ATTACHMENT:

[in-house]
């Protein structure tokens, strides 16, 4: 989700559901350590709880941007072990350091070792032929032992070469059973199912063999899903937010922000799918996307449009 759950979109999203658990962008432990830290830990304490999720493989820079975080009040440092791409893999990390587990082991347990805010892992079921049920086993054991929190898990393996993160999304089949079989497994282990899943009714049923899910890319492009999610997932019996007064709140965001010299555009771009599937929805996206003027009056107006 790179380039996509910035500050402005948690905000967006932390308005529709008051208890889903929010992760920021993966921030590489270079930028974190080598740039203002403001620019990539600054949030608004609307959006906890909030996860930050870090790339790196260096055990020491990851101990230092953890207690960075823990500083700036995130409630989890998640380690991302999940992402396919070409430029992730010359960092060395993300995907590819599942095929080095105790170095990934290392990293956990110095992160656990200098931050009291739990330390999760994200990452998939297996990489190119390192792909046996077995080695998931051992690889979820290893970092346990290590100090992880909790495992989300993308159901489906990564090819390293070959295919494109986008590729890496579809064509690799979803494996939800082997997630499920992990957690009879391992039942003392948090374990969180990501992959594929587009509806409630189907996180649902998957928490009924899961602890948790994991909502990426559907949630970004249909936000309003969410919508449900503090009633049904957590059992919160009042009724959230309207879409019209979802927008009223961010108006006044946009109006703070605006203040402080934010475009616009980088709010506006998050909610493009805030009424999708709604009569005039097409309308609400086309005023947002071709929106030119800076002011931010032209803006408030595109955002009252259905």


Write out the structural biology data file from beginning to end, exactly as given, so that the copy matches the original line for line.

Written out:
[in-house]
């Protein structure tokens, strides 16, 4: 989700559901350590709880941007072990350091070792032929032992070469059973199912063999899903937010922000799918996307449009 759950979109999203658990962008432990830290830990304490999720493989820079975080009040440092791409893999990390587990082991347990805010892992079921049920086993054991929190898990393996993160999304089949079989497994282990899943009714049923899910890319492009999610997932019996007064709140965001010299555009771009599937929805996206003027009056107006 790179380039996509910035500050402005948690905000967006932390308005529709008051208890889903929010992760920021993966921030590489270079930028974190080598740039203002403001620019990539600054949030608004609307959006906890909030996860930050870090790339790196260096055990020491990851101990230092953890207690960075823990500083700036995130409630989890998640380690991302999940992402396919070409430029992730010359960092060395993300995907590819599942095929080095105790170095990934290392990293956990110095992160656990200098931050009291739990330390999760994200990452998939297996990489190119390192792909046996077995080695998931051992690889979820290893970092346990290590100090992880909790495992989300993308159901489906990564090819390293070959295919494109986008590729890496579809064509690799979803494996939800082997997630499920992990957690009879391992039942003392948090374990969180990501992959594929587009509806409630189907996180649902998957928490009924899961602890948790994991909502990426559907949630970004249909936000309003969410919508449900503090009633049904957590059992919160009042009724959230309207879409019209979802927008009223961010108006006044946009109006703070605006203040402080934010475009616009980088709010506006998050909610493009805030009424999708709604009569005039097409309308609400086309005023947002071709929106030119800076002011931010032209803006408030595109955002009252259905």